Ever wonder how a bottling plant operates? The International Bottled Water Associate (IBWA) has put out a YouTube video titled “The Inner Workings of a Bottled Water Plant” that gives viewers an inside peek into the how bottled water is produced – from its sourcing, to purification, labeling, and finally readying for delivery. Bottled Water Matters (IBWA’s consumer website) sends a correspondent to visit IBWA member Robert Smith’s “Grand Springs” bottling facility in Alton, Va. The video provides an insightful look at the numerous steps involved in producing bottling water—both single-serve and home and office delivery (HOD). Click below to see the video.
The video is designed to help explain that many steps are involved in producing bottled water, from sourcing the water through to delivering it to the customer. “In this video, we wanted to give a quick but straight forward tour of how bottled water is produced—thus revealing the care, scientific oversight, and pride water bottlers take in producing a safe, convenient, and healthy product,” said Tom Lauria, IBWA vice president of communications.
After watching the video, a few questions are raised about the bottled water’s production system. This production facility appears to be very machine intensive (non-labor driven) thus driving down costs for production as everything is automated. On the purification process, it’s fascinating to see how stringent the process is for inspection and testing to make sure the water is safe for consumers. And on the packaging and labeling side, it’s quite easy to see just how inexpensive and generic bottled water really is as this facility produces water for over 1000 different companies.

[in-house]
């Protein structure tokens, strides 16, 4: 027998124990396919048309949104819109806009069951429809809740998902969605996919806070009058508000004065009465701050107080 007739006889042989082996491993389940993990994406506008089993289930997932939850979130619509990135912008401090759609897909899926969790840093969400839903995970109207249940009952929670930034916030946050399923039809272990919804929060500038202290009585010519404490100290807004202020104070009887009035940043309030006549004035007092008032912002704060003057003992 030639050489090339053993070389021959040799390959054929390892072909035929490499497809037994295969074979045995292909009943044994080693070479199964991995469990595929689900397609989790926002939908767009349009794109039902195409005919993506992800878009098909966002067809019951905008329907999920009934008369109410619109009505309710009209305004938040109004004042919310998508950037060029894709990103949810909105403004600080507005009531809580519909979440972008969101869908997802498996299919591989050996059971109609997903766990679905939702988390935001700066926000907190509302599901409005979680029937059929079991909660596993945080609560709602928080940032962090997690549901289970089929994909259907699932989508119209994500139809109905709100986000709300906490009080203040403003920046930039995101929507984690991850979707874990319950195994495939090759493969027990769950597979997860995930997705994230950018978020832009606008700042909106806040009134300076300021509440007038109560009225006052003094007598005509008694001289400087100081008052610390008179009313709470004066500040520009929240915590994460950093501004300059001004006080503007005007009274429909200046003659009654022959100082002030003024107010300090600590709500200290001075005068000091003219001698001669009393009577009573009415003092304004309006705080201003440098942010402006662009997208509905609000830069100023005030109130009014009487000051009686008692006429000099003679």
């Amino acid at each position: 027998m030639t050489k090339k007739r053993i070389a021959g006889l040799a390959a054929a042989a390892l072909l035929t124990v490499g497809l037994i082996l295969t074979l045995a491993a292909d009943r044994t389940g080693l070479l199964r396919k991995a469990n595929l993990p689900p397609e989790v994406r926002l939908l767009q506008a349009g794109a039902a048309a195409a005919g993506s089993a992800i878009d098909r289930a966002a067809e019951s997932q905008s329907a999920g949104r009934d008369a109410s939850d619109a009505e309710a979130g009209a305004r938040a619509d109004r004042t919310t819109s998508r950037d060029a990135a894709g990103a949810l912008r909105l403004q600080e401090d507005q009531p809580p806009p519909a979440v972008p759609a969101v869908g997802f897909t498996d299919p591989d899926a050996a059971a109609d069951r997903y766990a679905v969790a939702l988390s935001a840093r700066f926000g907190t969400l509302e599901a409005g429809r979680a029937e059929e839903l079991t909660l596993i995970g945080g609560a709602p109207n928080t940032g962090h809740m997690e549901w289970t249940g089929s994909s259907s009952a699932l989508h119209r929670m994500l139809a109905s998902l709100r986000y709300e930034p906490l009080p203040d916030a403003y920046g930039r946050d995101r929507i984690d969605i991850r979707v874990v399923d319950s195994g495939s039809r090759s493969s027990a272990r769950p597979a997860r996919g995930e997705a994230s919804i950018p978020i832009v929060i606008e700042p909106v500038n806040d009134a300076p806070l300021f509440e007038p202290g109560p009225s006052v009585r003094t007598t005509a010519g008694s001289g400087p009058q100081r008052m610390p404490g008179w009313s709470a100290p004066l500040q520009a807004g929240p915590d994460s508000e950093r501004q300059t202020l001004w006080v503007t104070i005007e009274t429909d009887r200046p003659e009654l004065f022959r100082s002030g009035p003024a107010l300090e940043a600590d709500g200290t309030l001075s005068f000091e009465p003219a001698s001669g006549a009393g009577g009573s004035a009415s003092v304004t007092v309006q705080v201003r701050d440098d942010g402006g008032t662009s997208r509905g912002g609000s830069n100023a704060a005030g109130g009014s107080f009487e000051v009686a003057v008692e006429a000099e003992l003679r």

Though we have not see water recalled regularly for production issues, there’s always room for error. Maybe they mention is as a process, but I did not notice production being halted until inspection and testing is completed. Therefore, if the quality assurance analyst finds a problem the bottled may already be packaged and shipped out. Furthermore, how are batch production numbers identified in case such a problem occurs?
On the labeling aspect, it’s quite easy to see just how important branding becomes. Once the label is stripped off, these bottles all look identical. That’s why companies are now looking for innovations beyond the label and onto the bottle themselves. For Canada, there are a few central bottled water brands (Nestle Waters, Dasani, Aquafina, Evian, etc) and all of their bottles look different from one another. This serves as their point of differentiation so that even without the label, the brand of water can be recognized (think of how even without the label people can still recognize Coca-Cola by the shape of their contour bottles). Even Evian has invested in limited-edition designer bottles each year to differentiate themselves from other bottled water companies. What comes next? Maybe innovation and branding on the bottle cap themselves since people generally collect the bottle caps.
Through it all, this video by IBWA gives a good inside look at how water is produced and raises some more questions and observations on not only production but marketing as well. At the very least, consumers sensitive to price rather than branding can just go and pick up the cheapest generic water they want since it likely came from the same production facility as the more expensive one down the aisle.